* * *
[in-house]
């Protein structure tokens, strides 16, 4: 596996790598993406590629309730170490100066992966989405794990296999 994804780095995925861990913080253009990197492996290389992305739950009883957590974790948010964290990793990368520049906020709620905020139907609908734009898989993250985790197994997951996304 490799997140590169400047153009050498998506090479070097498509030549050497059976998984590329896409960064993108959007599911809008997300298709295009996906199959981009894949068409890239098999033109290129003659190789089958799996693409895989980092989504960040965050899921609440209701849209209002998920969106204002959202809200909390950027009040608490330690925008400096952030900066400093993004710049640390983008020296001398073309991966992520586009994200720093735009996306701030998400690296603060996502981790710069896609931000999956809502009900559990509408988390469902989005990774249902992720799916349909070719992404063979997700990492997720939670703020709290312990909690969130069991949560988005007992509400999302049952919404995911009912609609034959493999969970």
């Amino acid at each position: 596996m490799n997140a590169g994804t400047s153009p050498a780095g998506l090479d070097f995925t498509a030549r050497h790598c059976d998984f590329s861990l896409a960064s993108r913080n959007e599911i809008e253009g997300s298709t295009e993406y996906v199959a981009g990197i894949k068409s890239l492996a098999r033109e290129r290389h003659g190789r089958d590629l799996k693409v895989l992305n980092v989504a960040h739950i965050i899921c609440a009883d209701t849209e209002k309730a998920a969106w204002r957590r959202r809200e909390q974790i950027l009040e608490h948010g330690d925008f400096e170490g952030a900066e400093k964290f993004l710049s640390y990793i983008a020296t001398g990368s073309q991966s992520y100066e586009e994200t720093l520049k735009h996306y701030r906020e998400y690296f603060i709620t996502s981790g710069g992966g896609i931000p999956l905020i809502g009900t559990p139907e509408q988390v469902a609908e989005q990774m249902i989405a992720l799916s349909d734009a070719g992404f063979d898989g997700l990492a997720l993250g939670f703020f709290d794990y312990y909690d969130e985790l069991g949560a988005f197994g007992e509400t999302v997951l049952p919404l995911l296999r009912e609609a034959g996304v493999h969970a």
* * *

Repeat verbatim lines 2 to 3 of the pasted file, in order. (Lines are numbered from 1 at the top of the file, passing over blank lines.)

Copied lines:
């Protein structure tokens, strides 16, 4: 596996790598993406590629309730170490100066992966989405794990296999 994804780095995925861990913080253009990197492996290389992305739950009883957590974790948010964290990793990368520049906020709620905020139907609908734009898989993250985790197994997951996304 490799997140590169400047153009050498998506090479070097498509030549050497059976998984590329896409960064993108959007599911809008997300298709295009996906199959981009894949068409890239098999033109290129003659190789089958799996693409895989980092989504960040965050899921609440209701849209209002998920969106204002959202809200909390950027009040608490330690925008400096952030900066400093993004710049640390983008020296001398073309991966992520586009994200720093735009996306701030998400690296603060996502981790710069896609931000999956809502009900559990509408988390469902989005990774249902992720799916349909070719992404063979997700990492997720939670703020709290312990909690969130069991949560988005007992509400999302049952919404995911009912609609034959493999969970």
């Amino acid at each position: 596996m490799n997140a590169g994804t400047s153009p050498a780095g998506l090479d070097f995925t498509a030549r050497h790598c059976d998984f590329s861990l896409a960064s993108r913080n959007e599911i809008e253009g997300s298709t295009e993406y996906v199959a981009g990197i894949k068409s890239l492996a098999r033109e290129r290389h003659g190789r089958d590629l799996k693409v895989l992305n980092v989504a960040h739950i965050i899921c609440a009883d209701t849209e209002k309730a998920a969106w204002r957590r959202r809200e909390q974790i950027l009040e608490h948010g330690d925008f400096e170490g952030a900066e400093k964290f993004l710049s640390y990793i983008a020296t001398g990368s073309q991966s992520y100066e586009e994200t720093l520049k735009h996306y701030r906020e998400y690296f603060i709620t996502s981790g710069g992966g896609i931000p999956l905020i809502g009900t559990p139907e509408q988390v469902a609908e989005q990774m249902i989405a992720l799916s349909d734009a070719g992404f063979d898989g997700l990492a997720l993250g939670f703020f709290d794990y312990y909690d969130e985790l069991g949560a988005f197994g007992e509400t999302v997951l049952p919404l995911l296999r009912e609609a034959g996304v493999h969970a």